Drugs

The Church of Scientology Handed Out Anti-Drug Pamphlets at Schoolies

Turns out they’re frequent toolies.
January 19, 2018, 1:22am

Schoolies: a time to relax, reflect, party and load up your genitals with enough HPV to last a lifetime. That is, unless you’re the Church of Scientology. Then you’re there to work.

Gold Coast hotel managers have reported that members of the church spent the period handing out booklets that promised to reveal "the truth about drugs". Talk about a tough crowd. Speaking to Seven News, an unnamed hotelier said she was given the books by a group called Drug Free World Organisation to provide to guests. She later realised Drug Free World Organisation was sponsored by the Church of Scientology. "It's very deceiving because I didn't expect it to be related to a religion or a cult following," she reflected.

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In a statement to Seven News, the group said they are “proud to have the Church of Scientology as a key sponsor, insisting their message is positive and accurate regardless of its religious affiliations.”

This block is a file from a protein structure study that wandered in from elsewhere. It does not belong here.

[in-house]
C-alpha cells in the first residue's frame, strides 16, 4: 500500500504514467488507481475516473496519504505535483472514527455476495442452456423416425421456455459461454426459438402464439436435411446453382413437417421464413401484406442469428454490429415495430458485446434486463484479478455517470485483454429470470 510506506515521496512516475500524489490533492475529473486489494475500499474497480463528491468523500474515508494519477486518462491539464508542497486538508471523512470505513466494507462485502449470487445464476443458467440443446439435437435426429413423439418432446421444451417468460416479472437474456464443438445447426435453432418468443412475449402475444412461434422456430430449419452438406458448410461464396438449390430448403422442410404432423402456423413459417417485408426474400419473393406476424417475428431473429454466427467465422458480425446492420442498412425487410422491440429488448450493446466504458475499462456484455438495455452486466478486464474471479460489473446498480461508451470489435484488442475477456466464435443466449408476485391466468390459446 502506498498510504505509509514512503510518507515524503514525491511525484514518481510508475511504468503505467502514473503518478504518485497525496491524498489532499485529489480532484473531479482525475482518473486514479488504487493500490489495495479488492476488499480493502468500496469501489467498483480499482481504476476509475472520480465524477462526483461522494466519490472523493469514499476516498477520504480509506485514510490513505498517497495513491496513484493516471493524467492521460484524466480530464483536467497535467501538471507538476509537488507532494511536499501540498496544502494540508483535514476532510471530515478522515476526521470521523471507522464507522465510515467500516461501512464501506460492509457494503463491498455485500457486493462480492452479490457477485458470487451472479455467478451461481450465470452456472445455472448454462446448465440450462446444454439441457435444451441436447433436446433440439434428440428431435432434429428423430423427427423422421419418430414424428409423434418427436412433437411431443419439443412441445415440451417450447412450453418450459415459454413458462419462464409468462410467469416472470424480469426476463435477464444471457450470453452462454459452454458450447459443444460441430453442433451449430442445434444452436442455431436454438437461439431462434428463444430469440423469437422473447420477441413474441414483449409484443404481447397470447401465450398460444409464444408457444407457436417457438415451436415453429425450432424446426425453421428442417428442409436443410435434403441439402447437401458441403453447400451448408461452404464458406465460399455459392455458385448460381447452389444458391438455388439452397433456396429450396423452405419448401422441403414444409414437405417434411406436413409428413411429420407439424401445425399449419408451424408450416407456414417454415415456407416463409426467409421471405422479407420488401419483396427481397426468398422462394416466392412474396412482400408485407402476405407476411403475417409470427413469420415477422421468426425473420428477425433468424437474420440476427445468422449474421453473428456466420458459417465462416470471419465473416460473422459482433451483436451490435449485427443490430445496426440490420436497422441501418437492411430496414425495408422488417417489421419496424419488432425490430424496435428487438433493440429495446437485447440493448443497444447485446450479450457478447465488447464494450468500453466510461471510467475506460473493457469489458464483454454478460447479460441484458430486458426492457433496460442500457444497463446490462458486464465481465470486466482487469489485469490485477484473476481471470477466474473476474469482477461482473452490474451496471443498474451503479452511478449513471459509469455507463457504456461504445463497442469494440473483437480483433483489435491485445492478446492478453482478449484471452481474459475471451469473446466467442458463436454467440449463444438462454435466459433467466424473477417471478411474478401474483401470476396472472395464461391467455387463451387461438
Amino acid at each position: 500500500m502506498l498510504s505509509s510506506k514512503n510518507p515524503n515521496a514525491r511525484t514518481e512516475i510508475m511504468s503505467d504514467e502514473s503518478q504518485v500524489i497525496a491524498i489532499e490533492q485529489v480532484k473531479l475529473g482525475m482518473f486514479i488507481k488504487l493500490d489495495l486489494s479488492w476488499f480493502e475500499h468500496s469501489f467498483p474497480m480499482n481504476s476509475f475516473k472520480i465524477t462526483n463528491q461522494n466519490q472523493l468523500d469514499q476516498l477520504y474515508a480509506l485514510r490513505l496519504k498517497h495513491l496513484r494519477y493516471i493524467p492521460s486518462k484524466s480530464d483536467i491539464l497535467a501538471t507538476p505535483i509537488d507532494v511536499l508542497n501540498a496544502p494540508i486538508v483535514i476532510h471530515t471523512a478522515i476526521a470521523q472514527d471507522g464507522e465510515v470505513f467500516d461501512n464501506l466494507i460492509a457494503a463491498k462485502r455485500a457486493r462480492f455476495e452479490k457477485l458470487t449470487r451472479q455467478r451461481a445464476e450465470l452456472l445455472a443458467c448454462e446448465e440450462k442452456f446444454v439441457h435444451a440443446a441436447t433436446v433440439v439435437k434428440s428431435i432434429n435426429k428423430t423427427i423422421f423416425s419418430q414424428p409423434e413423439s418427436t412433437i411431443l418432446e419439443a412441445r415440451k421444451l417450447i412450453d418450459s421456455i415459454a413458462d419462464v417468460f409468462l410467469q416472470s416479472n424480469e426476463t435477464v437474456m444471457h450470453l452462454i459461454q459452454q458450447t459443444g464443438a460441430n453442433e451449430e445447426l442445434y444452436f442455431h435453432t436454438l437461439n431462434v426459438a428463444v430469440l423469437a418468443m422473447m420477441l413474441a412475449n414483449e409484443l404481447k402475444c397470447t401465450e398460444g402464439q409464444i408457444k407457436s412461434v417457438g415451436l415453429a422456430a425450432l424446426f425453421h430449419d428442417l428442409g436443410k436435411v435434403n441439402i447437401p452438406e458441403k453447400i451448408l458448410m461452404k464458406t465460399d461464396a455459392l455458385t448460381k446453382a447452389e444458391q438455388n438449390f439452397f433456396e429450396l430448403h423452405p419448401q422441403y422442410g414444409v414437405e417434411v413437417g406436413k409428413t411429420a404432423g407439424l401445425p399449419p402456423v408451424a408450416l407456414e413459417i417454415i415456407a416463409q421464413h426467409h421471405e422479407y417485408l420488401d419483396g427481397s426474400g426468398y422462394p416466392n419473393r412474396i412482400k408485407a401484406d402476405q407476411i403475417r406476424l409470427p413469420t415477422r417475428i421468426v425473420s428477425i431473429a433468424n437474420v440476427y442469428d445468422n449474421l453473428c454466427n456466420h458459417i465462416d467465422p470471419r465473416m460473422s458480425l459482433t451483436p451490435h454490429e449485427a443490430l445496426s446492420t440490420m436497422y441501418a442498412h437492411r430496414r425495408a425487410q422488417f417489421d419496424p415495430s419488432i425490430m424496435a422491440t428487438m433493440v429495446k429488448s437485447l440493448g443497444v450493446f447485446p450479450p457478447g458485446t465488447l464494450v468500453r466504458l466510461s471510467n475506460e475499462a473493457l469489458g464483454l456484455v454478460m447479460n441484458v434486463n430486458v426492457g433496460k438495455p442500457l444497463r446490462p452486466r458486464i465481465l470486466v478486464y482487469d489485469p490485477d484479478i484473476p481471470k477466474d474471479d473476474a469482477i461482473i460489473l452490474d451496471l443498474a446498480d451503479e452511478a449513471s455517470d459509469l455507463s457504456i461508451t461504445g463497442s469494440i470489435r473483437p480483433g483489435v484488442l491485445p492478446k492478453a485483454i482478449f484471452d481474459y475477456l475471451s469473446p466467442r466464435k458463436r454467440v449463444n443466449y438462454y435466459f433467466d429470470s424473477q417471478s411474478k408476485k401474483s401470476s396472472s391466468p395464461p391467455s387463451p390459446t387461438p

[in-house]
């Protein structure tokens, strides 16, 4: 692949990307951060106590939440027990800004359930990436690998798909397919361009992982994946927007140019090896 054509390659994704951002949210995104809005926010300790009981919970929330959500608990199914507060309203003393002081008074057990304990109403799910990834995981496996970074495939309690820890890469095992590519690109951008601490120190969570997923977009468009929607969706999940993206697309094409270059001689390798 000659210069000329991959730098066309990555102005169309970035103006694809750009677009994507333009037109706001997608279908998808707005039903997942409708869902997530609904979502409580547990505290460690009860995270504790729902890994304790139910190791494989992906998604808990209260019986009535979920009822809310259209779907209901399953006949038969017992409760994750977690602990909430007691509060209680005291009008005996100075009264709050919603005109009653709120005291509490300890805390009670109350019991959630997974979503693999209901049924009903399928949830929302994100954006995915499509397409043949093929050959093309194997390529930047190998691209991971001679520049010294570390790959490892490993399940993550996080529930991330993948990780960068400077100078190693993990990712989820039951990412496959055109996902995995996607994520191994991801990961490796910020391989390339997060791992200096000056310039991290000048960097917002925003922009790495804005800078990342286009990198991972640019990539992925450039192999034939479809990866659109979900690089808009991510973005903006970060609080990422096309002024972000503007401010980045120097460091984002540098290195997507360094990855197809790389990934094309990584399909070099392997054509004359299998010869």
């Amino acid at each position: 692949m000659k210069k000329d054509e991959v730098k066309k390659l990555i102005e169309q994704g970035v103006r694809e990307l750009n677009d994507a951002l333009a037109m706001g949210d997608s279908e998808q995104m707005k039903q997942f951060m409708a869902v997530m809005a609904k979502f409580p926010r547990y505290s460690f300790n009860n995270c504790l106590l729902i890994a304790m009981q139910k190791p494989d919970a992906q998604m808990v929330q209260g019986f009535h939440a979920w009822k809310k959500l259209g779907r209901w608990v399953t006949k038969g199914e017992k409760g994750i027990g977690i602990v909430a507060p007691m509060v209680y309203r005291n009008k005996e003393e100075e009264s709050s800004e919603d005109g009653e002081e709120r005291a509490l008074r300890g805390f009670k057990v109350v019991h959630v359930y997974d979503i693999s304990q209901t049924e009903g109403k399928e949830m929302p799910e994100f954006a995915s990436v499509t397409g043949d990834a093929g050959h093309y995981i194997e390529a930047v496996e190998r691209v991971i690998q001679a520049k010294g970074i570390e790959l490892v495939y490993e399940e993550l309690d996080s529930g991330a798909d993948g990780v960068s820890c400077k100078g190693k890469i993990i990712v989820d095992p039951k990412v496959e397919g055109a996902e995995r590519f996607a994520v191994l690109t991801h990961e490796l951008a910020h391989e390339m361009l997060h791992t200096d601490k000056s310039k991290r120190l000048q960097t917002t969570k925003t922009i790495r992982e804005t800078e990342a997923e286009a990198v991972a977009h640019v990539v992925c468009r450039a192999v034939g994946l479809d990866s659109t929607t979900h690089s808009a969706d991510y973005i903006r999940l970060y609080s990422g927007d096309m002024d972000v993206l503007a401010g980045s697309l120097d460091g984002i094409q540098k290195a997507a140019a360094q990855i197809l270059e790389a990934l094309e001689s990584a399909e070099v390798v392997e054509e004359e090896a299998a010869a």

In 2008, the Herald Sun reported that the church had sponsored similar drug info-booklets from Drug Free Ambassadors Australia and were providing condoms — in all fairness, the condoms are a pretty good idea.

On their website, the Church outlines their stance on illegal drugs, stressing their belief that drugs “cause extremely damaging effects on a person—physically, mentally and spiritually. Specifically, that drugs decrease awareness and hinder abilities. They are a ‘solution’ to some other problem, but ultimately prove an even bigger problem.”

They continue: “Mr. Hubbard developed an entire body of technology to enable individuals to recover from the harmful mental and spiritual effects of drugs, including the Purification Rundown. His discoveries in this field are also widely used in the secular world, particularly in the international network of Narconon drug rehabilitation centers.”

In 2015, the Sydney Morning Herald reported that Narconon had been associated with several deaths in the US, and the aforementioned “purification” is reported to include dangerous five-hour long sauna sessions. So, while educating wasted teenagers about drug safety is far from the worst idea in the world, you could possibly maybe ask for a better resource.

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